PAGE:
A state and federal listing as a species of special concern, as well as a spot on the North Carolina Wildlife Action Plan, has enabled terrapins to continue to partially recover their stocks. However, terrapin populations are in trouble today due to a combination of factors in and out of their salt marsh habitat: Adult female terrapins are killed in traffic on roads within nesting territories, and untold numbers of all-age terrapins drown each year in fishing gill nets and blue crab traps.

Shoreline bulkheads are another terrapin challenge because these vertical walls, placed at the interface of land and water, can force terrapins to crowd-nest between bulkheads, where the natural shoreline provides an accessible interface of land and water. Egg-eating raccoons and foxes are quick to find these nest congregations, to the detriment of many, if not all eggs involved.

Dire as the terrapins plight sounds, this is no time for despair. Right now, turtle conservationists are working with fishery managers to help the fishing industry develop and use terrapin excluder devices that will prevent adult terrapins from entering crab pots, while not compromising crab catch.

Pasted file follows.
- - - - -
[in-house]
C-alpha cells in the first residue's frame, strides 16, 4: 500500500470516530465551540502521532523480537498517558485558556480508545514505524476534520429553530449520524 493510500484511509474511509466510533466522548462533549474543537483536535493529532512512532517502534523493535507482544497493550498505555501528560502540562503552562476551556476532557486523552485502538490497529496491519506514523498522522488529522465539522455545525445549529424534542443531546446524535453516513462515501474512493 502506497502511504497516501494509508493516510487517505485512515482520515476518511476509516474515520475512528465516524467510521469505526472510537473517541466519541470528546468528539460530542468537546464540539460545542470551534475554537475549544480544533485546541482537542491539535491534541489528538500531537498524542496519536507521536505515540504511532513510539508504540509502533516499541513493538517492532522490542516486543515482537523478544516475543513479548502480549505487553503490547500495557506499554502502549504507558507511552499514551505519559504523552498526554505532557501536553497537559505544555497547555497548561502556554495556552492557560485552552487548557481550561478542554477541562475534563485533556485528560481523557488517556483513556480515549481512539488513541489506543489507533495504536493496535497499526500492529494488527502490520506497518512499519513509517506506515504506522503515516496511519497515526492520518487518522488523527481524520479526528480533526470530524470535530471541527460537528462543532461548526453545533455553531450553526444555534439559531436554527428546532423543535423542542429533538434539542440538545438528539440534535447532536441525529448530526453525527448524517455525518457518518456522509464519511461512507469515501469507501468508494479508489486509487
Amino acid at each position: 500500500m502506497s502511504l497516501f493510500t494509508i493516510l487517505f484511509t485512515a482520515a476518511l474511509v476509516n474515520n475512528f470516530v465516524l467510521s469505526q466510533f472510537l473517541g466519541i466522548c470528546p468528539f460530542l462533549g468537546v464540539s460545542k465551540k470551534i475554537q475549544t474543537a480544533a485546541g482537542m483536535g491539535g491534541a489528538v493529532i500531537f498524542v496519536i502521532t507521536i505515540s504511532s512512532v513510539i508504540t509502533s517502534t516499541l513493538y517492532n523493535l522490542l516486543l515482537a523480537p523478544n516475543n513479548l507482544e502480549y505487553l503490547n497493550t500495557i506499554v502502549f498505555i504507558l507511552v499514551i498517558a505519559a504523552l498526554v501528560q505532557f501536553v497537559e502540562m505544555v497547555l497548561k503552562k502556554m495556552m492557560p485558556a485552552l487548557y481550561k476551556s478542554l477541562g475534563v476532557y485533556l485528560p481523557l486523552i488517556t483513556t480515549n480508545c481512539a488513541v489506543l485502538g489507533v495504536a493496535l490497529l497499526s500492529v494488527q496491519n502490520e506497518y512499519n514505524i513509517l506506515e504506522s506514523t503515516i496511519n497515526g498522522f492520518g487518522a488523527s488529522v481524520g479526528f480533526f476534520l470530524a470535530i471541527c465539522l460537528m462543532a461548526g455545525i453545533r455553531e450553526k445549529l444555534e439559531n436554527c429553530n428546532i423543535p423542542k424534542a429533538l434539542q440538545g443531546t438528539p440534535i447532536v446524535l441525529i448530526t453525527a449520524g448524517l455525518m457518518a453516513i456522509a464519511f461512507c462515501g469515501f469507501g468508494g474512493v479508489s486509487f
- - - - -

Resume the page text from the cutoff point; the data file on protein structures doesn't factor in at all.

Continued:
Public education is another key strategy toward terrapin conservation success. Terrapins need everyones help, including coastal residents and visitors who use recreational crab pots when terrapins are active. Its as easy as making sure crab pots are pulled from the water when not actively used.

Terrapins have survived the test of time, living and thriving for thousands of generations in an ever-shifting coastal zone where ocean and land meet. As a species, the resilient terrapin has instinctively persevered through millennia-scale changes in its environment because terrapins can adapt to slow change in their world. But what they and other species have trouble with, is rapid change in their world; something we and the terrapin share in common.

In the constantly changing world in which we live, a thoughtful disposition and instinctive desire for knowledge provides us with the capacity to contemplate our coastal affairs, and take positive actions to assure our own thriving future.

We can learn something from little Malaclemys about resilience, perseverance and fortitude, character attributes that will serve us well in the future -- as has been proven by this time-tested coastal turtle, which otherwise goes by its Algonquian name, torope, the word for little marsh turtle, or terrapin.